This week, we're talking about a world in need of prophets. So we started by looking at how no one really wants to be a prophet, what the gift of prophecy really is, and how we need to start with our own beliefs and be willing to declare - in truth - what is a Christian belief and what isn't. But the world needs to hear more from us than just our beliefs. 

The world needs to hear about its own.

This is challenging because we think the heart of Christianity is presenting the Gospel every chance we get, telling others why they ought to believe in Jesus, making the "case for Christ" as convincingly as possible. And while that's important, it doesn't go far enough. Because the world already has a set of beliefs that it's pretty comfortable with, so there's not a lot of motivation to adopt something new. In fact, one of the frustrations we often hear from our friends in church who have tried to evangelize is that they just can't seem to convince anyone that they need Jesus. 

That's because we think Jesus is enough to sell Jesus. We think that goodness and grace and eternity ought to be enough. We think that forgiveness, at the very least, should get someone interested. But do you realize there are all kinds of philosophies in the world that don't require forgiveness because you haven't done anything wrong?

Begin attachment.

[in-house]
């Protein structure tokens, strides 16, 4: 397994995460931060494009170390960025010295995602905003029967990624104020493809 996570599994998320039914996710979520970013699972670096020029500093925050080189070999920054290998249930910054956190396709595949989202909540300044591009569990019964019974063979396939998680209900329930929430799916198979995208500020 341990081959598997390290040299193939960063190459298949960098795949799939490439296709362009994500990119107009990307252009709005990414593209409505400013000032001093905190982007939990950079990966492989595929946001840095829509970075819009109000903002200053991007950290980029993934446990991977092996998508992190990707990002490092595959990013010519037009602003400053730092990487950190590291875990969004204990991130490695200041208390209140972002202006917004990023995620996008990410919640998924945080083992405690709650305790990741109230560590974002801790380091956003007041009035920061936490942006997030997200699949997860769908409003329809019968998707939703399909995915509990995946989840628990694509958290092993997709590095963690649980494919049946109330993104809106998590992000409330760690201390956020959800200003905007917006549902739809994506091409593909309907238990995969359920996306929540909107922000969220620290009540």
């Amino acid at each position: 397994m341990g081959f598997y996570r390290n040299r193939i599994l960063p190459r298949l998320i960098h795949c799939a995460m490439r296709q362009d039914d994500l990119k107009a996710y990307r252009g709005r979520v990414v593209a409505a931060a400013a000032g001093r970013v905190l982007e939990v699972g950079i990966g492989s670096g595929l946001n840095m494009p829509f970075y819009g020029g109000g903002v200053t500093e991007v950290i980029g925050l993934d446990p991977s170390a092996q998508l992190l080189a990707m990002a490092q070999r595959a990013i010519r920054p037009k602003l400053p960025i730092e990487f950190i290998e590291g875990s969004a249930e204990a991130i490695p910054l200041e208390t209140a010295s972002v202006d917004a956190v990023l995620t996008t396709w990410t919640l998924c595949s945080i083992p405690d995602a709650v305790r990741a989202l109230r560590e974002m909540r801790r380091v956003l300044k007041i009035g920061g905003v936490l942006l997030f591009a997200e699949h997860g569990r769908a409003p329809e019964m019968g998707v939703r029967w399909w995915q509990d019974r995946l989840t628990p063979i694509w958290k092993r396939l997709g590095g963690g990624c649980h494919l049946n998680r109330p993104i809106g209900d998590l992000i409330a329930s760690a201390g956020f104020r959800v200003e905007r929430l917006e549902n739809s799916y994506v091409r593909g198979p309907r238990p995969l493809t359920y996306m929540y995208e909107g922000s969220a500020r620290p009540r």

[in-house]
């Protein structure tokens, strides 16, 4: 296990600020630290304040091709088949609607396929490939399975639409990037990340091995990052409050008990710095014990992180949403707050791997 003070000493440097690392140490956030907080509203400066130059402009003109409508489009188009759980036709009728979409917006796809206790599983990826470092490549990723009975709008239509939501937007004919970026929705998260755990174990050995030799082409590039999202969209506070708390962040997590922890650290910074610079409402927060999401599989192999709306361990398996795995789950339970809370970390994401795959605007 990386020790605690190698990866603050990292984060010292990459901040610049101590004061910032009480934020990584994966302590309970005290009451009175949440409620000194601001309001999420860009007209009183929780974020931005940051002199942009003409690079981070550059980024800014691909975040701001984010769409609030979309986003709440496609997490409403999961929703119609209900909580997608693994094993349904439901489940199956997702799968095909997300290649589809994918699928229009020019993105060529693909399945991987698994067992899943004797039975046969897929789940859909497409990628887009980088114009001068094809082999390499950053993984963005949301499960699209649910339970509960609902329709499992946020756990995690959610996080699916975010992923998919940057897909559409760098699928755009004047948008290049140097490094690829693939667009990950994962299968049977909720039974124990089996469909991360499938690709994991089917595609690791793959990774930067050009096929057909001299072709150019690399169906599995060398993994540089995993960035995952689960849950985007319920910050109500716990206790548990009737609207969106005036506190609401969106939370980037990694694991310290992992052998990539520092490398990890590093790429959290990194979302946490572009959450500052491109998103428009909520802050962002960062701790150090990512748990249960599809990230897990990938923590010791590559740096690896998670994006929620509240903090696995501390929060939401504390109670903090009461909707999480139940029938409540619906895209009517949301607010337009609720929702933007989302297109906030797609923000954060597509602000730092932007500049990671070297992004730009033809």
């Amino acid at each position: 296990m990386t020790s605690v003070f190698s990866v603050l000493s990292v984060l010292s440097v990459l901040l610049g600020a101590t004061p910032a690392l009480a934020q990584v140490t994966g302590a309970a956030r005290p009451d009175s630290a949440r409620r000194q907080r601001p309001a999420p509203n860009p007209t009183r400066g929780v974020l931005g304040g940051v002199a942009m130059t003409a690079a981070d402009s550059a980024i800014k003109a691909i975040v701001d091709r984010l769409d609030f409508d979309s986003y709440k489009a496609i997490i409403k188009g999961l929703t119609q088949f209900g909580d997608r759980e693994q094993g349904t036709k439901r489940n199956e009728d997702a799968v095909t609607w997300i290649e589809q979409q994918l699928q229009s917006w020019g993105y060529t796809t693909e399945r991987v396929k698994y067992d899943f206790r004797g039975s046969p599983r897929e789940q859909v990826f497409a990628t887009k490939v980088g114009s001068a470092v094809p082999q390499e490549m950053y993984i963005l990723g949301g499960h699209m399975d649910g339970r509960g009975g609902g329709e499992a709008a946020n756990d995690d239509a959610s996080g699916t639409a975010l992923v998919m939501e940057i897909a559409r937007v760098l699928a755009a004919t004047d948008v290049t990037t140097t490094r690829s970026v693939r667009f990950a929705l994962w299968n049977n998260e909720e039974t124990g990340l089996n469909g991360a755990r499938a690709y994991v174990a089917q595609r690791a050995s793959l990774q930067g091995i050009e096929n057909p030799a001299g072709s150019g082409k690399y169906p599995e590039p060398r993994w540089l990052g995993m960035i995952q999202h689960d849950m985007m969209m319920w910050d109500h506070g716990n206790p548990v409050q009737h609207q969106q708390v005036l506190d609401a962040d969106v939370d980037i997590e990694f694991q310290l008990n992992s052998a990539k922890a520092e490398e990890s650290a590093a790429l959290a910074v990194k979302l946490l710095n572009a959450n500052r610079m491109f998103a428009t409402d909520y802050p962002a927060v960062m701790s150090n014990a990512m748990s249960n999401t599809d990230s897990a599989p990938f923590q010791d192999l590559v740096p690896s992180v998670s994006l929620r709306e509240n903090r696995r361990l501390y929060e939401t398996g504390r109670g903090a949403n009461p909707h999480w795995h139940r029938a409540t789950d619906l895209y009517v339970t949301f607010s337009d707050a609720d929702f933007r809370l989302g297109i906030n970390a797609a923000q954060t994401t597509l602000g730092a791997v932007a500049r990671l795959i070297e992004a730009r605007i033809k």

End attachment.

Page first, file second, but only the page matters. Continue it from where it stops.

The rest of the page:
This is where prophecy comes in. (It's closely tied to apologetics, but it doesn't have to be.) The world doesn't just need to hear about Jesus, though that's a great place for us to start showing our grasp of what truth really is. The world needs to see its own truth revealed. It needs someone to illuminate the path that it's already on and show where the pitfalls are and where these roads are going to lead. It needs prophets who can stand up and point out the places where the world's truth isn't actually truth at all, but is just pretending. 

And we're not even talking about falsities. We're not talking about lies. We're not talking about things that are blatantly untrue, and we're not talking about conspiracy theories. What we're talking about is opinions posing as truths. We're talking about voices speaking outside of their authority. We're talking about the so-called truths being thrown into the world unquestioned because of where they come from, when there's no earthly reason to buy into them that way.